Working in the civil service doesn’t seem the most promising place to start your career, due to apparently poorer career capital from most roles. An exception is the UK’s ‘Fast Stream’, which provides rapid progression to management positions.
It’s more promising, however, as an area to enter later in your career. We suspect that being involved in policy-setting provides substantial opportunities for a generally able, altruistic person to make a difference (although we’re uncertain about the extent to which this is true and keen to learn more).
- • Likely to be significant opportunities for an able, altruistic person to improve policy-making.
- • Can gain access to top policy-makers and politicians.
- • Shorter and more flexible hours than in the corporate sector.
- • Weaker career capital, unless you can enter the competitive ‘Fast Stream’.
- • Frustrations from bureaucracy and political compromise.
- • Lower salaries than from corporate jobs.
Key facts on fit
Well-rounded skill profile, happy to work in a very large organisation, able to stick to values in the face of political compromise
Read the online information on policy-oriented roles provided by the UK civil service. If interested after that, we recommend testing your suitability by making a round of applications.
What is this path?
By ‘Civil Service’ we mean seeking jobs in administration within the government, and working your way up the ranks. Note that it’s becoming more and more common to switch in and out of civil service at different career stages, moving between the Civil Service and think-tanks, international organisations, academia or the corporate sector. We add the qualifier ‘policy-oriented’ because many civil servants focus on providing social services, which seems to offer less opportunity for impact than those who focus on developing and implementing policy.
We especially focus on the UK civil service, which seems more attractive than the US. We’re not familiar with these jobs in other countries.
Potential for immediate impact
Potential for direct impact
In the Civil Service, you have scope for direct impact through improving the development and implementation of policy, which is one of the most important forces shaping society. Although your influence might be slight, the scale is very large, so your overall impact has the potential to be large. We’re very uncertain about the amount of room for improvement, but because it’s difficult to give civil servants the right incentives, we expect there are generally opportunities for a smart, motivated and altruistic person to add value.
To maximise your immediate impact within this path, seek out departments that are involved with the causes you think are most high-priority. For instance, if you want to work on development in the UK, aim at DfiD. Some departments may also offer significantly more scope for influence than others. For instance the grant-writing agencies are unglamorous but offer influence over large budgets However, we don’t yet have much information about the differences between agencies.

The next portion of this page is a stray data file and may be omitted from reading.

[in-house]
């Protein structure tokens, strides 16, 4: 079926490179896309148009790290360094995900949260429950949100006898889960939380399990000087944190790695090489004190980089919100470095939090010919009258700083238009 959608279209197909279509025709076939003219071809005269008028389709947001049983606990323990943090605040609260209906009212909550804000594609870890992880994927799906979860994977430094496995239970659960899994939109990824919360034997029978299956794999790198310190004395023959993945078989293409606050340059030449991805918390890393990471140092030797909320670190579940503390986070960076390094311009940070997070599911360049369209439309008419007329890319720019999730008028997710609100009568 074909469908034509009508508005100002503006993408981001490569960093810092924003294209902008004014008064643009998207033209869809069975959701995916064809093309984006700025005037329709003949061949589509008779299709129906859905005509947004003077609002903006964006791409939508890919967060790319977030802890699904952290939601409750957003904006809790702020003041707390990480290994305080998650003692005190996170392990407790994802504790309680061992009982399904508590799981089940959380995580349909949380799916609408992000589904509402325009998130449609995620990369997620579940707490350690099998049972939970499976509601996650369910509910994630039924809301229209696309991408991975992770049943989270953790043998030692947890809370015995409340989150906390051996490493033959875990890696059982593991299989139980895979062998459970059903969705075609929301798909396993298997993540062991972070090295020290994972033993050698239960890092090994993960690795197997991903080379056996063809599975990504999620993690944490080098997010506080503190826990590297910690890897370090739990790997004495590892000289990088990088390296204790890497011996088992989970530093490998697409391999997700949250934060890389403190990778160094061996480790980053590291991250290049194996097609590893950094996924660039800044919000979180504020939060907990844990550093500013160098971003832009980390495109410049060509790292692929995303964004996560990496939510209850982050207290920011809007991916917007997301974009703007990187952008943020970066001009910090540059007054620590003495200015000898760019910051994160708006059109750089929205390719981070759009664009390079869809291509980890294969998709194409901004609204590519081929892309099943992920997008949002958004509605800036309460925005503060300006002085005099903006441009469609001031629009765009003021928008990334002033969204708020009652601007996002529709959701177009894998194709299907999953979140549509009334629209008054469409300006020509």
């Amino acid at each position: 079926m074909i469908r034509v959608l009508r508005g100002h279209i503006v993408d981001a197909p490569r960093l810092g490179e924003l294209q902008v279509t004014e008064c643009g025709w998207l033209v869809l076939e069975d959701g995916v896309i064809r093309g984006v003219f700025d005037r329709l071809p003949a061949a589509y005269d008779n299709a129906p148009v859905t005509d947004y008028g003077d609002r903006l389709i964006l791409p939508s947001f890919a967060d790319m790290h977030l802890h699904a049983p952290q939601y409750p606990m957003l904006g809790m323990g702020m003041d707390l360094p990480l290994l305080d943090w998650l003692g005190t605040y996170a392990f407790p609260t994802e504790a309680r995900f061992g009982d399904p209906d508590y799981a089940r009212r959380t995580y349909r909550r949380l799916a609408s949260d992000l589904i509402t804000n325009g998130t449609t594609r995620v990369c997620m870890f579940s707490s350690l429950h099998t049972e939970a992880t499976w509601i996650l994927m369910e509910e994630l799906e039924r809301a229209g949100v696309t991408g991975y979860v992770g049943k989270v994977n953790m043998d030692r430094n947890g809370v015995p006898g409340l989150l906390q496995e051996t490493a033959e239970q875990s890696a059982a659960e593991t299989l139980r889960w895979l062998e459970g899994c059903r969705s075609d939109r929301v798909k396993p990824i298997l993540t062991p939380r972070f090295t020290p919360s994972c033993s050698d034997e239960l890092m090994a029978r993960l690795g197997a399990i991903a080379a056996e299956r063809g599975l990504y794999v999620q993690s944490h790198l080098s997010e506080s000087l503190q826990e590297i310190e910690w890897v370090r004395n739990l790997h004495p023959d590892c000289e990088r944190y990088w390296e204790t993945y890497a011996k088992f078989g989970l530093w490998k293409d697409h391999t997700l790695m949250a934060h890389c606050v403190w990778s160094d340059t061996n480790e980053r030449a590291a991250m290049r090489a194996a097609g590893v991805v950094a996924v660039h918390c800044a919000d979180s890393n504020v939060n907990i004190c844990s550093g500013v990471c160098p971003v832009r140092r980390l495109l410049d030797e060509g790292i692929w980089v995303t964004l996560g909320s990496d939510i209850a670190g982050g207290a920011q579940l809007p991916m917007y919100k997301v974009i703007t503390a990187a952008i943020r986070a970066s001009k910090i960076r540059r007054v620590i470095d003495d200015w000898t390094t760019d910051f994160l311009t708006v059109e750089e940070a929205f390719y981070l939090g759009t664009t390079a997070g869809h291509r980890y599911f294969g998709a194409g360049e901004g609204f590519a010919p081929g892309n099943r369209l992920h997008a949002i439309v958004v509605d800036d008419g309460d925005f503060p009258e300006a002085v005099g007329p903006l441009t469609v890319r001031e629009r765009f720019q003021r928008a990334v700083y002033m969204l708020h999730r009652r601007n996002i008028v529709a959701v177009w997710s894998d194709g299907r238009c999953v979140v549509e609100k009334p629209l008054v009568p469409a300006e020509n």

Salaries are comparable to or only slightly better than academic salaries, but worse than corporate salaries.
Working in the civil service can give you access to top policy-makers and politicians, giving you some ability to promote important ideas. However, because you’ll need to remain apolitical, your ability to take a strong line or speak to the press will be limited.
Overall, we prefer party politics to the civil service, because the influence in party politics seems much larger and more flexible. While there are only thousands of party politicians in the UK, there are almost half a million civil servants. Even after subtracting the majority, who are not substantially involved in policy, party politics still seems to come out better for influence.
Potential for long-run impact
Career capital in this field strikes us as worse than in comparable jobs in the corporate sector, since Civil Service jobs are less respected in the corporate sector, the work is less intense and progression seems slow. The Fast Stream, however, is substantially different. It raises you into management roles within the first year and is fairly prestigious, so represent a good option for career capital. The most prestigious part of the Fast Stream is working at the Foreign and Commonwealth Office (FCO).
Policy-oriented civil servants often move into other roles within policy, such as at think-tanks or academia. Some move to roles in the social sector.
Working in the civil service seems to require a well-rounded profile: good social, analytical and verbal skills. The Fast Stream will require better social skills and the ability to make decisions under pressure, since you’ll be managing a lot of people. The volume of work is also more intense.
How stimulating the work is varies depending on your project and department. Hours seem better than in the corporate sector (they’re shorter and it’s easy to go part-time), but some complain about a slower pace and more bureaucracy.